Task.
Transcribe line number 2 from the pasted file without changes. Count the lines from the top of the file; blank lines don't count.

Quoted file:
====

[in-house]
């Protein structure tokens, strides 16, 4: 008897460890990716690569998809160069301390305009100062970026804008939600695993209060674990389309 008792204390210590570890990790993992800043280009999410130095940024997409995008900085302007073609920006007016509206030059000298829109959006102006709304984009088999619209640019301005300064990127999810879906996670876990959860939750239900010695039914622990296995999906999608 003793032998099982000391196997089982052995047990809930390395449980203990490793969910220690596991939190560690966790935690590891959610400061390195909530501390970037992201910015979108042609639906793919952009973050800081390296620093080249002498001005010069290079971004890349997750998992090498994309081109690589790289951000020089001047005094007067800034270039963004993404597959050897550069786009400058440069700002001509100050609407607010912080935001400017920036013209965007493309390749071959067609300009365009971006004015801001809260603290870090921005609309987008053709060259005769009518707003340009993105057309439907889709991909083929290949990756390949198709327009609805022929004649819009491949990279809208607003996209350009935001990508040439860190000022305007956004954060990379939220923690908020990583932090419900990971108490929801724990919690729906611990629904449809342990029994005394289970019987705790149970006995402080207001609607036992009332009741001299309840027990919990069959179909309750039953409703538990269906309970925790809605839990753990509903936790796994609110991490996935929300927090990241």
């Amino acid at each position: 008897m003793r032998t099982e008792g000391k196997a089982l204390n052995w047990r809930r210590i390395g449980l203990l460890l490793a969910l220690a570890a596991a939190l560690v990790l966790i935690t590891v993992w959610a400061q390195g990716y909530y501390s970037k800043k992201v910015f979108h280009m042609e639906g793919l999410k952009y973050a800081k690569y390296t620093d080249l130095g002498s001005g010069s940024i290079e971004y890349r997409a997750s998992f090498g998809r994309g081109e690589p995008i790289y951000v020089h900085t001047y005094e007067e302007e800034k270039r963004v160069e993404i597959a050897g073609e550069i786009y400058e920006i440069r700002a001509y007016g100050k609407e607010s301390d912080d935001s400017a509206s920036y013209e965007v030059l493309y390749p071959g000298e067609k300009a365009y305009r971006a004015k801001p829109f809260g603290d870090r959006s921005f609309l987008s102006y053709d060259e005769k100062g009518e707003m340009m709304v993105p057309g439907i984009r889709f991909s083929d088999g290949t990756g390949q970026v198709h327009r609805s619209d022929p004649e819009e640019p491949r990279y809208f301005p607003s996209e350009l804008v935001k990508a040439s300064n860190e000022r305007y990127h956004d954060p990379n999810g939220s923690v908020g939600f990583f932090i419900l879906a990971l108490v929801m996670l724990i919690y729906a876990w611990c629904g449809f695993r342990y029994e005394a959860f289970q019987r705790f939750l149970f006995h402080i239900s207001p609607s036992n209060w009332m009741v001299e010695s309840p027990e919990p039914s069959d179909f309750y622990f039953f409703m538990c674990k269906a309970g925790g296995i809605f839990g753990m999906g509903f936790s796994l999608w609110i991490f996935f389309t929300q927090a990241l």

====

């Protein structure tokens, strides 16, 4: 008897460890990716690569998809160069301390305009100062970026804008939600695993209060674990389309 008792204390210590570890990790993992800043280009999410130095940024997409995008900085302007073609920006007016509206030059000298829109959006102006709304984009088999619209640019301005300064990127999810879906996670876990959860939750239900010695039914622990296995999906999608 003793032998099982000391196997089982052995047990809930390395449980203990490793969910220690596991939190560690966790935690590891959610400061390195909530501390970037992201910015979108042609639906793919952009973050800081390296620093080249002498001005010069290079971004890349997750998992090498994309081109690589790289951000020089001047005094007067800034270039963004993404597959050897550069786009400058440069700002001509100050609407607010912080935001400017920036013209965007493309390749071959067609300009365009971006004015801001809260603290870090921005609309987008053709060259005769009518707003340009993105057309439907889709991909083929290949990756390949198709327009609805022929004649819009491949990279809208607003996209350009935001990508040439860190000022305007956004954060990379939220923690908020990583932090419900990971108490929801724990919690729906611990629904449809342990029994005394289970019987705790149970006995402080207001609607036992009332009741001299309840027990919990069959179909309750039953409703538990269906309970925790809605839990753990509903936790796994609110991490996935929300927090990241």